Bacteria can be classified in several different ways. One way is based on their need for oxygen—whether they need oxygen to live and grow:
Bacteria are microscopic, single-celled organisms. There are thousands of different kinds, and they live in every conceivable environment all over the world. They live in soil, seawater, and deep within the earth’s crust. Some bacteria have been reported to live in radioactive waste.
Many bacteria live in the bodies of people and animals—on the skin and in the airways, mouth, and digestive, reproductive, and urinary tracts—without causing any harm. Such harmless bacteria are called commensals, resident flora, or the microbiome. Many resident flora are actually helpful to people. For example, they help people digest food or prevent the growth of other, more dangerous bacteria.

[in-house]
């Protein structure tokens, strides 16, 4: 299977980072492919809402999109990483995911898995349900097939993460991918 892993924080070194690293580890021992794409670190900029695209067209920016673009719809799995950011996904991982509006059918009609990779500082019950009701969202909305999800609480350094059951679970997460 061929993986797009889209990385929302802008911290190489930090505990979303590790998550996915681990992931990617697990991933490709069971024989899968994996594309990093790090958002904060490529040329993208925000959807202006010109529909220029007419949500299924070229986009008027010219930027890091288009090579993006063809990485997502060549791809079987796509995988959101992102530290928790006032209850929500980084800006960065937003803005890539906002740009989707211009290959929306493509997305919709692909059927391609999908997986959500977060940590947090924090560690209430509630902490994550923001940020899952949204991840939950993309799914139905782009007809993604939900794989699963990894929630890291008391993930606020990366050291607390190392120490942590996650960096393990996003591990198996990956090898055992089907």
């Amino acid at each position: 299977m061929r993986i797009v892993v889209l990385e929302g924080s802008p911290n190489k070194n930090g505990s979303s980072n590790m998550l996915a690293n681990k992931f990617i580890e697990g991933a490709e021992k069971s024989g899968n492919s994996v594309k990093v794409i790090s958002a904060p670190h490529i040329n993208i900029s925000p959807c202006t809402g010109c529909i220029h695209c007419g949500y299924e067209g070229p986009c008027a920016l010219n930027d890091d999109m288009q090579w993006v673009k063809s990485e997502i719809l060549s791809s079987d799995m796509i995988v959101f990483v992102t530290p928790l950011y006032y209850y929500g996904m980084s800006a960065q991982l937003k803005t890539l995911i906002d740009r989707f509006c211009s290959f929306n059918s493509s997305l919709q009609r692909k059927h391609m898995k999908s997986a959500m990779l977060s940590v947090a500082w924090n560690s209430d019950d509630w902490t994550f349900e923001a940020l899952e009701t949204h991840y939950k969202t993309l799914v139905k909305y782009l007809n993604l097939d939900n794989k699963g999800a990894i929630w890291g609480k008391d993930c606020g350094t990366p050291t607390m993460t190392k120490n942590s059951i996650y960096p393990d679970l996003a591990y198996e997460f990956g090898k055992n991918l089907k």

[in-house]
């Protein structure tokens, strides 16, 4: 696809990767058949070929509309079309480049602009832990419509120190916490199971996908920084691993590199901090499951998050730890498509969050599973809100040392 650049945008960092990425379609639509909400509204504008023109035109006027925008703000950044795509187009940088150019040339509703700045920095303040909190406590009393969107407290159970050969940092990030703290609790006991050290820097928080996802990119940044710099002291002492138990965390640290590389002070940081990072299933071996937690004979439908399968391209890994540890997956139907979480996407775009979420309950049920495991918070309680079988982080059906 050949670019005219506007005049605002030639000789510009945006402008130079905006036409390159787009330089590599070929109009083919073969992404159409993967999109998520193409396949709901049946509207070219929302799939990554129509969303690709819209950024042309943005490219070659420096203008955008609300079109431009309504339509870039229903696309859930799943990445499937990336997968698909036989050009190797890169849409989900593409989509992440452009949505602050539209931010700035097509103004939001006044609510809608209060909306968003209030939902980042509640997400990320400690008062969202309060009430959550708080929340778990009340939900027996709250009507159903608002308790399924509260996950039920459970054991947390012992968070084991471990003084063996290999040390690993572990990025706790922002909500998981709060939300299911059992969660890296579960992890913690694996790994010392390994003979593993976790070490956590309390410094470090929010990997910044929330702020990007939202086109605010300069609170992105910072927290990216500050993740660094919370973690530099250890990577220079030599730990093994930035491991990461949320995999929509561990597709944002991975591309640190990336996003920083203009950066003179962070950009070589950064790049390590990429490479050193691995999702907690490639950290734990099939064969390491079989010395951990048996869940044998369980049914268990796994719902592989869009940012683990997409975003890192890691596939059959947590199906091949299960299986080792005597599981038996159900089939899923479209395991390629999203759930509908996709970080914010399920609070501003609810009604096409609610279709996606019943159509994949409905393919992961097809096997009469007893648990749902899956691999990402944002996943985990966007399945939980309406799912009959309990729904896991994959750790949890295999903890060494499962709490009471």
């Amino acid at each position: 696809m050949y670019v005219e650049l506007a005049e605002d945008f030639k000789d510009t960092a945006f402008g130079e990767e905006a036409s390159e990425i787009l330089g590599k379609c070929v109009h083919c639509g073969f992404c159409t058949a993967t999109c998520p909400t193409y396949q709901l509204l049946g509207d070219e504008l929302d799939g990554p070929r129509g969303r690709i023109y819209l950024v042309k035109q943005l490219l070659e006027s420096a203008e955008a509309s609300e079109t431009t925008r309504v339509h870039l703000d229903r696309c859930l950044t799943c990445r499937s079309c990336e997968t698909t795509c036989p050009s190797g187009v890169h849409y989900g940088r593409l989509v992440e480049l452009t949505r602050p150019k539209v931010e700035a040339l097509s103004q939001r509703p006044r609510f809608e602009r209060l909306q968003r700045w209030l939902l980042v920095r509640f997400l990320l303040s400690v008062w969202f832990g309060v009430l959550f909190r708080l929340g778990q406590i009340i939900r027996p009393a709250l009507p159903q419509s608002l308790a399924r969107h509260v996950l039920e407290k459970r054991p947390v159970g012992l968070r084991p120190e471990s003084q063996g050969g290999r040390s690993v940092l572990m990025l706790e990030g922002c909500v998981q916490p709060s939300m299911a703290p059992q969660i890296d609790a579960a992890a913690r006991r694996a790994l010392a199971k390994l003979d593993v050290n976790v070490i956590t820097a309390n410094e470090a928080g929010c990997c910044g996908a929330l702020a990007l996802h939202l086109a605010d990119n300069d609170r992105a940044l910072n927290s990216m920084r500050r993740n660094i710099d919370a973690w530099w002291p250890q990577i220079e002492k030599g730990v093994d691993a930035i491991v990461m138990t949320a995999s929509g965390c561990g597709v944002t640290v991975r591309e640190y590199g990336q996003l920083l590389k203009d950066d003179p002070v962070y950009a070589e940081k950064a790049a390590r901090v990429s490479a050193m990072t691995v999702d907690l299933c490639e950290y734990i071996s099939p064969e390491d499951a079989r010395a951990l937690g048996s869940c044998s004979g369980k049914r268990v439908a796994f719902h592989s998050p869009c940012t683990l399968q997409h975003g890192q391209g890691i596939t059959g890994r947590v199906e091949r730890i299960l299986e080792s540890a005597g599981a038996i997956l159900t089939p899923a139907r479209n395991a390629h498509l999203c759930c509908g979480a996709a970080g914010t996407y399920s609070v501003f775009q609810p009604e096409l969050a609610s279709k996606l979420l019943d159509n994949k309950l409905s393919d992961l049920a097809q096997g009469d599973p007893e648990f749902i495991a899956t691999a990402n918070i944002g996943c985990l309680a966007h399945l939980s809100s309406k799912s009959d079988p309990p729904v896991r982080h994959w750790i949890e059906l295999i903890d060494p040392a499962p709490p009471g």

Only a few kinds of bacteria always cause disease when present. They are called pathogens. Sometimes bacteria that normally reside harmlessly in the body cause disease when, for example, they leave their normal location in the body. Bacteria can cause disease by producing harmful substances (toxins), invading tissues, or doing both.
Anaerobic bacteria make up a large part of the normal resident flora on mucous membranes, especially in the mouth, lower gastrointestinal tract, and vagina. These anaerobes can cause disease when mucous membranes are broken. Anaerobes from outside the body sometimes cause disease when they enter breaks in the skin or are consumed.
Infections caused by anaerobic bacteria include
Often, several species of anaerobic bacteria are present in infected tissues. Aerobic bacteria are frequently also present. Infections with more than one species of anaerobic bacteria or anaerobic and aerobic bacteria are called mixed anaerobic infections.